"Katelyn, listen. You have nothing to worry about, girl. You've done enough freelance and won enough awards to be a valuable commodity out there. Use me as a reference; I'll do everything I can to help. We can even say you resigned, that doesn't matter. You gave the paper its heart. It won't be the same without you." Oh great, now I'm crying too. Damn you, Kate.

"Syd, I'm gonna go. We can't just sit here crying. You've got work to do and I have decisions to make." Katelyn realized she sounded harsh and added "I don't blame you, Syd. You're just doing your job. It's just a lot to deal with at once."

"Kate, if there is anything I can do for you, anything at all, just call."

"I will, Syd. Promise." Katelyn hung up and dropped her cigarette on the ground, grinding it out in the grass. Okay, that sucked. What else can happen?

Katelyn jumped as her phone rang. She thought it might be Syd calling back, telling her it was all a bad joke, until she looked at the phone number. It was Michael, calling from the house. Great, exactly what I don't need. Here come the sharks in for the kill.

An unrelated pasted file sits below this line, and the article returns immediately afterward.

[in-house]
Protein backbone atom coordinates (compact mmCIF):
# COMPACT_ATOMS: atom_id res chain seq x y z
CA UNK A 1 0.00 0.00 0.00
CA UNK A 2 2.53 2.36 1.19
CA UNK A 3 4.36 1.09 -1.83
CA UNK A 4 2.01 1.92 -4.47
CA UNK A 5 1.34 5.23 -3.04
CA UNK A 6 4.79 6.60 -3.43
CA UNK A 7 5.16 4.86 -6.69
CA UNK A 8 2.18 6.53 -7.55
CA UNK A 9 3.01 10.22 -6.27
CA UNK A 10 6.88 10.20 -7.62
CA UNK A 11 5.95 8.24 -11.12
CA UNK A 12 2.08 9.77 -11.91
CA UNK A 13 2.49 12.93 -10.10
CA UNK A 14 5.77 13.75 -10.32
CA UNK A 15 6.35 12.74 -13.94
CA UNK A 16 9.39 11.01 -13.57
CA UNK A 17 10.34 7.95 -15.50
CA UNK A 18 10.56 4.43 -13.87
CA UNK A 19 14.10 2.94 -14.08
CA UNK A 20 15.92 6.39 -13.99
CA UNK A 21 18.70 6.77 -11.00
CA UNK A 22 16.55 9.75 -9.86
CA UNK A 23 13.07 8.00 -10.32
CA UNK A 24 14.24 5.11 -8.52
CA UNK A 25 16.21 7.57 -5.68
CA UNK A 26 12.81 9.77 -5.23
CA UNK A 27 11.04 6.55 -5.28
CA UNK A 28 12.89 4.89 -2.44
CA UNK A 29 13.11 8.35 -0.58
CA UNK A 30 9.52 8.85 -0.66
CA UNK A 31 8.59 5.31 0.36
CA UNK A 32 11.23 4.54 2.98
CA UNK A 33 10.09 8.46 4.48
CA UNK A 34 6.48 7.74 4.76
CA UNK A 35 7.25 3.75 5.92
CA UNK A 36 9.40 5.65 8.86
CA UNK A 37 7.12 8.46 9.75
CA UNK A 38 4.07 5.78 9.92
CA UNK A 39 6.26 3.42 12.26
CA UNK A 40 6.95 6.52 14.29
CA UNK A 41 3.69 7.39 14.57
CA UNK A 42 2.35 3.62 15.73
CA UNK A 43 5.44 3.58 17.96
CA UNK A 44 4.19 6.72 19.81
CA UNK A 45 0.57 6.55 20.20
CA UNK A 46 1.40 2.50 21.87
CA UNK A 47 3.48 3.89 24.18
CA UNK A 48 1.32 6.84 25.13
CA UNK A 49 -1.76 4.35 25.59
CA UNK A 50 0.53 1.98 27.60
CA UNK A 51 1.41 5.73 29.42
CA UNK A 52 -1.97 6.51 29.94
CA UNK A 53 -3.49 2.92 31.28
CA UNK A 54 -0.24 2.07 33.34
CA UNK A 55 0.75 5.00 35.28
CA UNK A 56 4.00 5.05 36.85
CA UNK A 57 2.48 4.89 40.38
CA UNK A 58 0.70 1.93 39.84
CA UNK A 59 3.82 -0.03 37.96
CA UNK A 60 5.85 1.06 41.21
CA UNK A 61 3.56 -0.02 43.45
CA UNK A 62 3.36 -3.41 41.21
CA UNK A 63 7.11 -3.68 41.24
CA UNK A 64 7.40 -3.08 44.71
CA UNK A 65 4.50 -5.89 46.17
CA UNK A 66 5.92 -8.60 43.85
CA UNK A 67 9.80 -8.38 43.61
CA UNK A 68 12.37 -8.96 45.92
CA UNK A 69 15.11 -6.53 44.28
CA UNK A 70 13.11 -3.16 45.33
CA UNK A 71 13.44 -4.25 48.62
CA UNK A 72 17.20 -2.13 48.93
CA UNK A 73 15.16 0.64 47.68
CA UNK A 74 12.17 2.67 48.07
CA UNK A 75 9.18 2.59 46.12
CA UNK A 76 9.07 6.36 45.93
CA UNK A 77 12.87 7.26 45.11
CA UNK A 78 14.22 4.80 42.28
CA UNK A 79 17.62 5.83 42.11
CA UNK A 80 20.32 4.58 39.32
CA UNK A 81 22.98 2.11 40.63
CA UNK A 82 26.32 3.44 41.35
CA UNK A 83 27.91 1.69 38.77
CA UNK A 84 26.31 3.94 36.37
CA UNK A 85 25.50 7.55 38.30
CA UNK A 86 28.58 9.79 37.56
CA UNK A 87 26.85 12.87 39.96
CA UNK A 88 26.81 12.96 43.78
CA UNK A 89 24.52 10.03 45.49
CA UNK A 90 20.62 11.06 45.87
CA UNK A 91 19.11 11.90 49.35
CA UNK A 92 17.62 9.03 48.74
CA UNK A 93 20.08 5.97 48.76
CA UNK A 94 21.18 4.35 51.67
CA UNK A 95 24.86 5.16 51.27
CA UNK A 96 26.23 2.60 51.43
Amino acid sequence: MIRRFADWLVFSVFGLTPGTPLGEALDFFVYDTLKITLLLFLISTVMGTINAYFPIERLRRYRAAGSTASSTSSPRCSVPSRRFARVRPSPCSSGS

"Hello?" she barked into the phone.

"Kate, hi, don't hang up!" Michael blurted, trying to get her to listen to him just one more time.

"Michael, whatever would give you the idea that I would hang up on you?" Katelyn asked in mock innocence. This was one of their games, too. Sarcasm. A slick way to say what you are really feeling without really saying it. Passive aggression at its best.

"Hey, I know what you're like when you're mad, Katie." The familiarity in his voice, the girlish nickname, made her skin crawl. He wanted something, Katelyn could feel it. "So, how are you doing?"

"What do you want Michael? And why are you at the house?" Her suspicions had immediately gone up when she noticed the phone number but, even worse, on some level she had felt hopeful, like they might have a chance. Katelyn tried to steel herself for whatever he was going to throw at her while guarding her feelings.

"Katie, I came by to pick up the last of my stuff and ... well ... I just needed to call you. I miss you. Is that a crime?"

Oh, this was going to be good. He didn't act petulant and hurt unless he was about to really spin a big one. Well, two can play at that game. "No, Michael, it's not a crime, not at all. As a matter of fact, I've been thinking about you quite a lot lately too." Technically, this was not a lie. She had been thinking about him. She just didn't tell him WHAT she was thinking about him.

"Really?" He sounded surprised, his interest peaked. "How are things going there? Any idea when you are coming back?" Maybe there was still a chance he could get what he wanted out of this.